As the team composition evolved and grew, it became apparent that administrative and logistical supports are critical to optimal function of the medical teams. Their responsibilities include, but are not limited to, ensuring the safety of team members and the response site, maintaining adequate supplies, maintaining reliable lines of communications, providing information technology support, and ensuring reliability and safe transport of equipment. The primary goal of these team members is to guarantee the ability of the medical teams to deliver their services to the state of Illinois. Individual medical team members who have met the requirements for these roles have taken on logistical and administrative assignments, which provide another avenue of participation for oral health care professionals with additional nonclinical expertise.

The growth of the team in complexity and numbers requires a vast array of educational and training offerings. One advantage of a dental professional volunteering in IMERT is that the course requirements are also applicable to their daily work environment. For example, the NIMS curriculum from FEMA has been developed for responders. This common knowledge base allows responders from different jurisdictions and disciplines to work together in response to natural disasters and emergencies, including acts of terrorism. Some of the highlights include a unified approach to incident management, standard command and management structures, and emphasis on preparedness, mutual aid, and resource management . The entities required to be NIMS compliant are governments and organizations that receive federal grants. The implications for NIMS compliance are broad and affect governments, corporations, and nongovernmental organizations. IMERT members are all NIMS compliant and have insight into the importance of an incident command structure to any response situation. In addition to the required course work, IMERT members are provided with numerous educational and training programs, many in collaboration with other agencies. Some examples of these programs are cadaver workshops that demonstrate anatomic aspects of certain IMERT clinical skills, IMERT-sponsored and -developed domestic preparedness courses, the annual IMERT conference, advanced hazmat life support, equipment training sessions, incident command training courses, explosives and bomb response programs, simulation mannequin workshops, and basic trauma life support through the International Trauma Life Support Organization, Advance Cardiac Life Support, and National Disaster Life Support programs.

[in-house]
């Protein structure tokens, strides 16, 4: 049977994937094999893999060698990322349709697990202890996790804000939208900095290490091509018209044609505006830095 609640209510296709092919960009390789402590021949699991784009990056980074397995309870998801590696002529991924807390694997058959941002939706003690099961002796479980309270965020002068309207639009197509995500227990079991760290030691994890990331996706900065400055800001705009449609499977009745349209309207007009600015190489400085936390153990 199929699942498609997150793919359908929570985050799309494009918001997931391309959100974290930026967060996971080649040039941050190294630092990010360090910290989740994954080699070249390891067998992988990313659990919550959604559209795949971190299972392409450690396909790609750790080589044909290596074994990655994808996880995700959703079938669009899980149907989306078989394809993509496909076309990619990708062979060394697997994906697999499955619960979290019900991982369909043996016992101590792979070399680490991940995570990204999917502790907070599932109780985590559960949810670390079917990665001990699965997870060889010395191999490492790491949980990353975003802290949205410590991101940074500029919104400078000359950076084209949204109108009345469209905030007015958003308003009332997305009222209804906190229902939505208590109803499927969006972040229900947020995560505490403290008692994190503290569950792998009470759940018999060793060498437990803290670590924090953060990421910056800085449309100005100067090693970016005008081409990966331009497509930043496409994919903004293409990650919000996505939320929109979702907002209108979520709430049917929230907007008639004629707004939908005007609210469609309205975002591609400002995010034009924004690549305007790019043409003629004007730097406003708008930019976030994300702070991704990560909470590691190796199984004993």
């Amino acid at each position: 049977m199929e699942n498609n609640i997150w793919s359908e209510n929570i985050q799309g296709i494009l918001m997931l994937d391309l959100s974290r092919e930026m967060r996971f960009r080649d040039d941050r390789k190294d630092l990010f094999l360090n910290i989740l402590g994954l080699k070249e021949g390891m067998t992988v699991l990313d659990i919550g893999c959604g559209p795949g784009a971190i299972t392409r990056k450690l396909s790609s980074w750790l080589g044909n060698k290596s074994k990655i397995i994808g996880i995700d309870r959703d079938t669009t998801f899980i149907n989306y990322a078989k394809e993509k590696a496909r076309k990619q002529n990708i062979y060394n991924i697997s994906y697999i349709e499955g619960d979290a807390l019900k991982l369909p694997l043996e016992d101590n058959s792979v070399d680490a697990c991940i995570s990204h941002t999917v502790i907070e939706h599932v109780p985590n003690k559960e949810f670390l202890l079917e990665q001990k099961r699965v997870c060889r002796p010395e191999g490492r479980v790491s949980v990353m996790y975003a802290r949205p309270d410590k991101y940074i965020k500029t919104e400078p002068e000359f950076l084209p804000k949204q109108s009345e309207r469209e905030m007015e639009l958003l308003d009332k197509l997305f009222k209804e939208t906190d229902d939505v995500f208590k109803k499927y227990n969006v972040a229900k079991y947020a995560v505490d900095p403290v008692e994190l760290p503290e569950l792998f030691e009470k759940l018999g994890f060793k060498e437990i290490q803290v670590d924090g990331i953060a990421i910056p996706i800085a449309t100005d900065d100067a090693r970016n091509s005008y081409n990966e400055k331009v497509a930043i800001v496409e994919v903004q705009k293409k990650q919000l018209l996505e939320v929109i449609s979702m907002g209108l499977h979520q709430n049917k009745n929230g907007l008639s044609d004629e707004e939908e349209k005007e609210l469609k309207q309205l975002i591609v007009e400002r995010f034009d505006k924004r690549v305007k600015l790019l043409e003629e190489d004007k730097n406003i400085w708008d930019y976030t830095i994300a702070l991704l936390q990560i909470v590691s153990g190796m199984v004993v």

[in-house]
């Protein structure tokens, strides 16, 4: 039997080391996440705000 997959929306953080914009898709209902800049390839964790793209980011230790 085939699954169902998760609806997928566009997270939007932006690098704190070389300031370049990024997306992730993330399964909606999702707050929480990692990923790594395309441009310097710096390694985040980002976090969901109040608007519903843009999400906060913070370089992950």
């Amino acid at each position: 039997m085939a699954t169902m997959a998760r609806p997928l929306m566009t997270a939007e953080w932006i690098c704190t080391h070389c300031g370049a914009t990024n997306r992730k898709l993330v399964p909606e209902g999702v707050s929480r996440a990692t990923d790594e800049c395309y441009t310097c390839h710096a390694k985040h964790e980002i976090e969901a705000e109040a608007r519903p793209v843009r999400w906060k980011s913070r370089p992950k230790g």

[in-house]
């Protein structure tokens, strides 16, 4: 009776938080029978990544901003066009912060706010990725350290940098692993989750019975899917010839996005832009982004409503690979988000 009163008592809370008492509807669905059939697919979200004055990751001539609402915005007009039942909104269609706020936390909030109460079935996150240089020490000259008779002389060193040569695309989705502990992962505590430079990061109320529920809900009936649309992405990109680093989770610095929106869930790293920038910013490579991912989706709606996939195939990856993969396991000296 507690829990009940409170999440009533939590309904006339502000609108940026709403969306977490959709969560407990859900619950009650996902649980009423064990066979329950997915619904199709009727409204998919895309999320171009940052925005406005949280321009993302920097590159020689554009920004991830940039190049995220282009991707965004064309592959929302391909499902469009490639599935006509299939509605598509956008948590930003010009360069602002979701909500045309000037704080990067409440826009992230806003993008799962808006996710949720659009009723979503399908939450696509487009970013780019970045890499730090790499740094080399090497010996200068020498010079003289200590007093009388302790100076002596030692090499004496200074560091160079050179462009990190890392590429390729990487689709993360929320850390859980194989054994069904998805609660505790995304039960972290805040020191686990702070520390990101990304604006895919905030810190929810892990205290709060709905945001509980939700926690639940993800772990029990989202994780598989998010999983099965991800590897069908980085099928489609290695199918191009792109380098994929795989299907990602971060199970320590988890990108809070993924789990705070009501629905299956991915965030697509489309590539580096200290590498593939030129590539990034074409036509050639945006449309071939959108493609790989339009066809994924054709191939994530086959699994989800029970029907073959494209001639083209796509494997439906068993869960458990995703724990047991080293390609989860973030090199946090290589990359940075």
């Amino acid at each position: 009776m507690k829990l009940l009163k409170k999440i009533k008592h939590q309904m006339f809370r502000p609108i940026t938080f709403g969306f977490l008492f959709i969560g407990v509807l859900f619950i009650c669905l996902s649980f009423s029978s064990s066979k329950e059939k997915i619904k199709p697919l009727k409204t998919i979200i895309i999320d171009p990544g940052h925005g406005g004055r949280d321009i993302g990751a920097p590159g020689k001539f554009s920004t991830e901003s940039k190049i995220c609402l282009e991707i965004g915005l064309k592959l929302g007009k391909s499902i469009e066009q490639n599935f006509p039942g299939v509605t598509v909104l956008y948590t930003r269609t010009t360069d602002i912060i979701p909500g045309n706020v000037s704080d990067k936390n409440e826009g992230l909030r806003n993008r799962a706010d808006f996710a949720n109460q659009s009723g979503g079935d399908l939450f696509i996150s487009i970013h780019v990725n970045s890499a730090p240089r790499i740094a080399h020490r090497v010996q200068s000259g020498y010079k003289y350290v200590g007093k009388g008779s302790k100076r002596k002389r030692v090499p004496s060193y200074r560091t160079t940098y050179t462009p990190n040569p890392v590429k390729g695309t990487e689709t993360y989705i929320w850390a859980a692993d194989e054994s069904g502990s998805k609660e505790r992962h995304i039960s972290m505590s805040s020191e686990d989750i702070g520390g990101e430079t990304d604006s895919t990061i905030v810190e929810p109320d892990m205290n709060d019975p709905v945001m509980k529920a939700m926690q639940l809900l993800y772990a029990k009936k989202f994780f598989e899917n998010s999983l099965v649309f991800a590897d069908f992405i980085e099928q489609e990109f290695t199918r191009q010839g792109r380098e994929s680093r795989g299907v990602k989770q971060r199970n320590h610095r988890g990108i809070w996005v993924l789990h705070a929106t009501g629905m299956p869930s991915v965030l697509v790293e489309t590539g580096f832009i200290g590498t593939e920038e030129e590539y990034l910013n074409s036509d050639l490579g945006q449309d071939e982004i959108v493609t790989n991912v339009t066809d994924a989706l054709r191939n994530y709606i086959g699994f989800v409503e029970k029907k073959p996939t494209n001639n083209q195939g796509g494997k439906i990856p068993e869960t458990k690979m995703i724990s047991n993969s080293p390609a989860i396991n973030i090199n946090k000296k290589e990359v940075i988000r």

The National Disaster Life Support program is worthy of further discussion. National Disaster Life Support program is a collaborative effort among the American Medical Association, the Medical College of Georgia, the University of Georgia, and the University of Texas, with federal appropriations managed by the Centers for Disease Control and Prevention. In 2004, the National Disaster Life Support educational consortium offered a train-the-trainer program for providers in Illinois. IMERT was in the unique position to extend this offer to their member leadership. As a result of that effort, two IMERT leaders, one of them an oral surgeon, became course directors and have been able to provide the coursework for members and other professionals in Illinois. The program provides varying levels of knowledge and skills in all hazards topics and response for the health care and non–health care community (core disaster life support) to the basic and advanced medical professional. The advance disaster life support course offers an advanced practicum using medical simulation mannequins and technology that are at the forefront of medical training . The simulations include scenarios with CBRNE-related events. The Disaster Emergency Medicine Readiness Training Center in Chicago, Illinois is one of the training sites. The Center has instructors and program directors who are also IMERT members. The Disaster Emergency Medicine Readiness Training Center has particular relevance to the dental community. It is housed in the University of Illinois, College of Dentistry. The Disaster Emergency Medicine Readiness Training Center prepares health care professionals within the Sate of Illinois, FEMA Region V, and the nation. It also focuses on the role of the oral health care professional in bioterrorism and disaster response . It began with initial Health Resources Services Administration funds allocated by IDPH and funds from the Centers for Disease Control and Prevention, which gives validation toward the important leadership role that oral health care professionals can contribute to emergency response.